This reputation and the scale of the construction project have caught the attention of hospitals throughout the United States. Many institutions send staff to tour the breast center, as well as other services within the Women’s Division, to learn how to develop similar programs. Loebach is quick to point out that one of the comments visitors make is how committed the breast center staff is to patient care. “At our center, we see as many as two to four new cancers a day, which is a lot. But at the same time, our staff knows that we’re seeing it at earlier stages and that the prognosis and treatment are generally quite effective,” Loebach says. “Our employees are committed because they know they can make a difference in a patient’s life.”

FFDM and IHE Work Flow

David Channin, MD

It is not surprising that breast center administrators are usually advocates of full-field digital mammography (FFDM). This new technology has the ability to bring efficiency to a service that is usually considered a money-losing operation for most hospitals. By improving throughput, FFDM can potentially increase productivity, thereby minimizing costs. The hope is that a much greater number of patients can be studied in the same time using FFDM compared to film screen mammography.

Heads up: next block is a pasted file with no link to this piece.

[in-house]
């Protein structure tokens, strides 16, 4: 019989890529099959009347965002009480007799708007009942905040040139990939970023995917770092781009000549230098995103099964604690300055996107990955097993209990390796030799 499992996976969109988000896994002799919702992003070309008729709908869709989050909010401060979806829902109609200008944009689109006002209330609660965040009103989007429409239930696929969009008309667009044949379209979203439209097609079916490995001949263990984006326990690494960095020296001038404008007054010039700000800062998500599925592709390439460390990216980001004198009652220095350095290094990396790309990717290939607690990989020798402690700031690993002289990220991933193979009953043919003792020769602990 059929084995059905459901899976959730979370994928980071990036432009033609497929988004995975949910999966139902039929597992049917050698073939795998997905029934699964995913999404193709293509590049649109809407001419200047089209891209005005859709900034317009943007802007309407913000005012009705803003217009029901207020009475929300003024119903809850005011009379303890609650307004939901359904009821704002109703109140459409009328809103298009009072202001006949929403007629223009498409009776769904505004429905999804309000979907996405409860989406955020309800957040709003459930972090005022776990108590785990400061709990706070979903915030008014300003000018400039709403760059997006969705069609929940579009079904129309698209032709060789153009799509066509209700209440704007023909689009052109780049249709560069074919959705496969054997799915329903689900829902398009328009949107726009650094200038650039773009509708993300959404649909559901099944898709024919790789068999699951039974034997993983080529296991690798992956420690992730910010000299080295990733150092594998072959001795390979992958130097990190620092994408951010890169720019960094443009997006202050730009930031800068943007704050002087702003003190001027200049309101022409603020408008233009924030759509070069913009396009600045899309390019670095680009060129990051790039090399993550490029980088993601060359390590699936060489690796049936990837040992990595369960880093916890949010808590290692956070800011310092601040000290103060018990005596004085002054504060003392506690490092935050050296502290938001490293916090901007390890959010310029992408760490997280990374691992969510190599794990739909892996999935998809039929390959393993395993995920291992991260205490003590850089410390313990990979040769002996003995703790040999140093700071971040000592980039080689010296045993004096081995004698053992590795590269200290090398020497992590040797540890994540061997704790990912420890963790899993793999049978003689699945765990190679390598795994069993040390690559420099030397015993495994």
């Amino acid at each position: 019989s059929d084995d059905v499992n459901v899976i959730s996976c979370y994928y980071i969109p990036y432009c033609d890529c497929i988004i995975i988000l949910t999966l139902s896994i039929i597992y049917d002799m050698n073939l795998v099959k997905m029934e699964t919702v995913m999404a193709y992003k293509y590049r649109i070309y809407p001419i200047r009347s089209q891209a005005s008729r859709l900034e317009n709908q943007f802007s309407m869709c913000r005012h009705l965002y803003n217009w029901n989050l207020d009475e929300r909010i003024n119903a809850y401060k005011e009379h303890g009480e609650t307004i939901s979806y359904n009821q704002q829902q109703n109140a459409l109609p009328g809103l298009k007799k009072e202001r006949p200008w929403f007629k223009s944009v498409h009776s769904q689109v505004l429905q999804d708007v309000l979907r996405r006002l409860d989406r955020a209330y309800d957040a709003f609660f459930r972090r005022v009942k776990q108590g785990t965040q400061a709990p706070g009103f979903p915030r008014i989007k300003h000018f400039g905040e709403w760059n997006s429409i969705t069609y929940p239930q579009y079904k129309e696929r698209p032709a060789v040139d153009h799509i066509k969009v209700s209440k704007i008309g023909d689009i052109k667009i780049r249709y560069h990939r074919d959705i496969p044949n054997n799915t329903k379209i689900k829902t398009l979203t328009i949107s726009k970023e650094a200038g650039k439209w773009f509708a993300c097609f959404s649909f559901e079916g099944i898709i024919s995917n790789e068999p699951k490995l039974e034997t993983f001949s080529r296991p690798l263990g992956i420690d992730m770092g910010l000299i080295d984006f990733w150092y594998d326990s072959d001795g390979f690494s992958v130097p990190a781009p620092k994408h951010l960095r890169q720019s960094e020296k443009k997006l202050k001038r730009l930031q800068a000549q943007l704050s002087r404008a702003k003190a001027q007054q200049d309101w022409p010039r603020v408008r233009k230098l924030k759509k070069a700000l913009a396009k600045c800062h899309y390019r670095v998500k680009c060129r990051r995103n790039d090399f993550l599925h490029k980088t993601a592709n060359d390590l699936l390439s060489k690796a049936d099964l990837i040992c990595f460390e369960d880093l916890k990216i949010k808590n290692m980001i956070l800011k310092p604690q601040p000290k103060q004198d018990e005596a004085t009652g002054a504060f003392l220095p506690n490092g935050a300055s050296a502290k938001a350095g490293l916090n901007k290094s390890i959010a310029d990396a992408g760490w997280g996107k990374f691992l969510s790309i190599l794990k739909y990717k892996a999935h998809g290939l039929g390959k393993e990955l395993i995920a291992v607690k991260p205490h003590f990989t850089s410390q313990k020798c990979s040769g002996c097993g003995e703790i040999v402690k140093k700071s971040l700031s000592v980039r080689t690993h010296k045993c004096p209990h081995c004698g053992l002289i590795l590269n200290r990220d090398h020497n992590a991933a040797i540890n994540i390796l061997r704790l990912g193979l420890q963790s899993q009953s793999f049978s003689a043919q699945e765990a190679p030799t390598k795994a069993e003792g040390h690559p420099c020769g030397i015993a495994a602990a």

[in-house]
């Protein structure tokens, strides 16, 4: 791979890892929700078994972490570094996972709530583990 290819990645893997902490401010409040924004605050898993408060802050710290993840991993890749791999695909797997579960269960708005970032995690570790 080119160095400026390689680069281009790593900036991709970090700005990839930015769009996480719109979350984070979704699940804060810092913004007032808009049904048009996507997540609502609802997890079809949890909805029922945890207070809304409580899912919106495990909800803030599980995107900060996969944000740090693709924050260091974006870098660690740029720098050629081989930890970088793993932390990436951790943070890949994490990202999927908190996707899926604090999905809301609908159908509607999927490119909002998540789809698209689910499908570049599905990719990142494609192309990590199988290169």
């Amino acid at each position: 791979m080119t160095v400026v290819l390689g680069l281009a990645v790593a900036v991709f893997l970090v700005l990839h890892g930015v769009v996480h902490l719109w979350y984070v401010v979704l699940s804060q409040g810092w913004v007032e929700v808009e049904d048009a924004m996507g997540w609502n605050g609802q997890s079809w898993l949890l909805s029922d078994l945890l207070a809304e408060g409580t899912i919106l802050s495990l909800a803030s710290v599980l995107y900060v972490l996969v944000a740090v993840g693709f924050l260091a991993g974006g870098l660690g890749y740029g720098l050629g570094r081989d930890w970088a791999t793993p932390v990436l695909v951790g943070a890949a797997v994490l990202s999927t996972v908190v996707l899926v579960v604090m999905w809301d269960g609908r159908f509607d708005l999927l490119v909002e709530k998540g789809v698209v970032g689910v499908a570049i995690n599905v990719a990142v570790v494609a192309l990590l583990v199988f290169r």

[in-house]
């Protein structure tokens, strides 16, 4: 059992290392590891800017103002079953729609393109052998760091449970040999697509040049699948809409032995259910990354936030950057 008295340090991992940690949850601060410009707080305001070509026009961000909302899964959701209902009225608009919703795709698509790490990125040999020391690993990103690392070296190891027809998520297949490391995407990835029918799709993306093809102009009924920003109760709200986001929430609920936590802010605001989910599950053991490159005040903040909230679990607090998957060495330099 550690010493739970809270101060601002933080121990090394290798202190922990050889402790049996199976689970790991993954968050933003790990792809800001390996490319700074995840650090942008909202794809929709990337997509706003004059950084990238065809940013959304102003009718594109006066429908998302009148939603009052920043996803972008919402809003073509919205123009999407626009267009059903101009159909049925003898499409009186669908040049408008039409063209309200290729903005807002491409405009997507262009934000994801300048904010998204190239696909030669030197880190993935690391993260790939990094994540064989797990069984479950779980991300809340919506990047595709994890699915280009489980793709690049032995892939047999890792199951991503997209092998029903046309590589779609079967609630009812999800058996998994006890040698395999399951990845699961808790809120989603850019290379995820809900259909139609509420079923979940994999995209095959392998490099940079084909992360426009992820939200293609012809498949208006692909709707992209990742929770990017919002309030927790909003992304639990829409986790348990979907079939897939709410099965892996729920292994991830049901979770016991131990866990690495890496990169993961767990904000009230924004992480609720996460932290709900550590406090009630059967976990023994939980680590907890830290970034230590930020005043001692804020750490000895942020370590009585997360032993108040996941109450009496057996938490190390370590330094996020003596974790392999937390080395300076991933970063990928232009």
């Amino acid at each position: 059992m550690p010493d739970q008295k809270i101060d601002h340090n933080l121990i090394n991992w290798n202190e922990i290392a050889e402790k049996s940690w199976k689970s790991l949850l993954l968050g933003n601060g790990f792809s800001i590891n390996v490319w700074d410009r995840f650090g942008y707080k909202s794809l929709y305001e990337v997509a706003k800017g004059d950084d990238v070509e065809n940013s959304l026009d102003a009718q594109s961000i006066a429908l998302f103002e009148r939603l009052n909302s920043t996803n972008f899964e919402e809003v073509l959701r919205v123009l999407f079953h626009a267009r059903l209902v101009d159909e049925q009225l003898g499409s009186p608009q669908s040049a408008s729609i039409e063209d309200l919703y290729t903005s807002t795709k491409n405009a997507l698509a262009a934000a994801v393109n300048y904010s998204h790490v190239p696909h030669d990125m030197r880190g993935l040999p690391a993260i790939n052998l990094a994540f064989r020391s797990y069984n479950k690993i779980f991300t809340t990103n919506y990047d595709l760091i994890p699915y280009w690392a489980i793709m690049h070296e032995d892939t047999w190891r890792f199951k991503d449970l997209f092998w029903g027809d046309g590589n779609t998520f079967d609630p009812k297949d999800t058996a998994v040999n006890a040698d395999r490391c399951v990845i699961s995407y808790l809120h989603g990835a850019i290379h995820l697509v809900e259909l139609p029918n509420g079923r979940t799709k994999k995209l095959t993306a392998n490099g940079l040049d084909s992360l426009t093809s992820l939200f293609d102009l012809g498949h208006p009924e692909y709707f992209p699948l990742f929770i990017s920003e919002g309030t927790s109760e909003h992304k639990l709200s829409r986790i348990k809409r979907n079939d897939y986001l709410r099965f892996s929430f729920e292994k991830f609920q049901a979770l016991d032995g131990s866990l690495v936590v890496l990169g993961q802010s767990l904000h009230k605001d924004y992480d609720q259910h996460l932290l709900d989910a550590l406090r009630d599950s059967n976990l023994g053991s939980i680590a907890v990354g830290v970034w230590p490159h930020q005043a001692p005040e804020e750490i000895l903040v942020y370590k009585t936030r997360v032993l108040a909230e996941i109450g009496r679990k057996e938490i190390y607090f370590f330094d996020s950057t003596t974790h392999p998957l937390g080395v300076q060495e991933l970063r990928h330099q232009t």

The problem, according to David Channin, MD, chief of imaging informatics, Northwestern Memorial Hospital, Chicago, is that FFDM systems are many times more expensive than film screen systems. In order to achieve a positive return on investment, Channin says, “You would have to do three or four times as many cases as you currently do on film screen units.” This has not yet been attained by Northwestern Memorial’s Lynn Sage Comprehensive Breast Center, as well as many other institutions’ breast centers, for several reasons.

When considering which FFDM system to purchase, most radiologists are concerned primarily with the physics and efficacy of the devices. Although these are important considerations, Channin stresses that the purchasers also need to be knowledgeable about the informatics related to acquiring the devices, which involve the following issues: connectivity, integration, usability, and efficiency.